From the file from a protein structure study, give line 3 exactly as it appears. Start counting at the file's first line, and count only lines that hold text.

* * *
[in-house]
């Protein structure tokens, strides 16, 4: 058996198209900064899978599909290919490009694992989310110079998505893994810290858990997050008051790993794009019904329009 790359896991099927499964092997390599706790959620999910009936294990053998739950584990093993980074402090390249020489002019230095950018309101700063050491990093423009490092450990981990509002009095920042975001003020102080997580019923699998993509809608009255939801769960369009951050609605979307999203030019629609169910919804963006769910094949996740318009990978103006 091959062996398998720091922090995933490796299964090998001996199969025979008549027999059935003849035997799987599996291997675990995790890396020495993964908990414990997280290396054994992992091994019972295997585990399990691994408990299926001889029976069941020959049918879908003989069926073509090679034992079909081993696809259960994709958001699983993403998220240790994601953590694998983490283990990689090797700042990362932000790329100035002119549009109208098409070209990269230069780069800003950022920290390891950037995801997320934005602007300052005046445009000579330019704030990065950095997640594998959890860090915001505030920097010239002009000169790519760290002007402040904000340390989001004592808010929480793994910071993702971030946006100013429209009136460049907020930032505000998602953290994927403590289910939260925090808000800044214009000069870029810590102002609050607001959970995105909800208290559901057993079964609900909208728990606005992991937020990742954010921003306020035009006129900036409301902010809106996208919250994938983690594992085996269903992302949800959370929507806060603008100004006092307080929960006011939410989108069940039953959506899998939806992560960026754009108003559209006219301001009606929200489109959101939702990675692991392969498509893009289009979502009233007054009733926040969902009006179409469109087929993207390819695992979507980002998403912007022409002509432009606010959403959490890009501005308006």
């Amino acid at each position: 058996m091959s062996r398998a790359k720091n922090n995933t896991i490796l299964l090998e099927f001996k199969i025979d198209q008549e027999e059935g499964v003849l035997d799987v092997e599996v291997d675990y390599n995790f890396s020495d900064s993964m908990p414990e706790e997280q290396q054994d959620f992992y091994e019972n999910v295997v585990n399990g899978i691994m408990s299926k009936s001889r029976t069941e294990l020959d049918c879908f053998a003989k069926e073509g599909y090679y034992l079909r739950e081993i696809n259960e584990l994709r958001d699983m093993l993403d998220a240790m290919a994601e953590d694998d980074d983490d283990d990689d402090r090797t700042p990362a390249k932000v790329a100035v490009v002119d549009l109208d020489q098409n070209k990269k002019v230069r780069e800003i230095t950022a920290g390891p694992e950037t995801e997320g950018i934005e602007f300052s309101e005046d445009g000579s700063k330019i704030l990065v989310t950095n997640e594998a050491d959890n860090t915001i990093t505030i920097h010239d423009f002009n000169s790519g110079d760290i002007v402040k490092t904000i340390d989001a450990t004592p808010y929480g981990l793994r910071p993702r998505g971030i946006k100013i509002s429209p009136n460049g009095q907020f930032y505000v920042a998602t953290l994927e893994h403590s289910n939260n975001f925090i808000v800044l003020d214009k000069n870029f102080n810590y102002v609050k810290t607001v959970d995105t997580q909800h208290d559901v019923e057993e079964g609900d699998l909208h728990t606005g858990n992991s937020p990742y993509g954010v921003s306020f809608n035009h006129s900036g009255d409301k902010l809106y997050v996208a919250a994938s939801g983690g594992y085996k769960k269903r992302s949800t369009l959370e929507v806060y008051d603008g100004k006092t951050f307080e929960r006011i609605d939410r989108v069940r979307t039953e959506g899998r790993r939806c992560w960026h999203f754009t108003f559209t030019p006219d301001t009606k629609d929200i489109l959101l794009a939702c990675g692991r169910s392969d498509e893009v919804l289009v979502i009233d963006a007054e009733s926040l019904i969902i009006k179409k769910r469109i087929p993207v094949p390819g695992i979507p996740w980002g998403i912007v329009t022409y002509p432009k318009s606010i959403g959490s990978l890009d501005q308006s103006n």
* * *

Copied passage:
């Amino acid at each position: 058996m091959s062996r398998a790359k720091n922090n995933t896991i490796l299964l090998e099927f001996k199969i025979d198209q008549e027999e059935g499964v003849l035997d799987v092997e599996v291997d675990y390599n995790f890396s020495d900064s993964m908990p414990e706790e997280q290396q054994d959620f992992y091994e019972n999910v295997v585990n399990g899978i691994m408990s299926k009936s001889r029976t069941e294990l020959d049918c879908f053998a003989k069926e073509g599909y090679y034992l079909r739950e081993i696809n259960e584990l994709r958001d699983m093993l993403d998220a240790m290919a994601e953590d694998d980074d983490d283990d990689d402090r090797t700042p990362a390249k932000v790329a100035v490009v002119d549009l109208d020489q098409n070209k990269k002019v230069r780069e800003i230095t950022a920290g390891p694992e950037t995801e997320g950018i934005e602007f300052s309101e005046d445009g000579s700063k330019i704030l990065v989310t950095n997640e594998a050491d959890n860090t915001i990093t505030i920097h010239d423009f002009n000169s790519g110079d760290i002007v402040k490092t904000i340390d989001a450990t004592p808010y929480g981990l793994r910071p993702r998505g971030i946006k100013i509002s429209p009136n460049g009095q907020f930032y505000v920042a998602t953290l994927e893994h403590s289910n939260n975001f925090i808000v800044l003020d214009k000069n870029f102080n810590y102002v609050k810290t607001v959970d995105t997580q909800h208290d559901v019923e057993e079964g609900d699998l909208h728990t606005g858990n992991s937020p990742y993509g954010v921003s306020f809608n035009h006129s900036g009255d409301k902010l809106y997050v996208a919250a994938s939801g983690g594992y085996k769960k269903r992302s949800t369009l959370e929507v806060y008051d603008g100004k006092t951050f307080e929960r006011i609605d939410r989108v069940r979307t039953e959506g899998r790993r939806c992560w960026h999203f754009t108003f559209t030019p006219d301001t009606k629609d929200i489109l959101l794009a939702c990675g692991r169910s392969d498509e893009v919804l289009v979502i009233d963006a007054e009733s926040l019904i969902i009006k179409k769910r469109i087929p993207v094949p390819g695992i979507p996740w980002g998403i912007v329009t022409y002509p432009k318009s606010i959403g959490s990978l890009d501005q308006s103006n």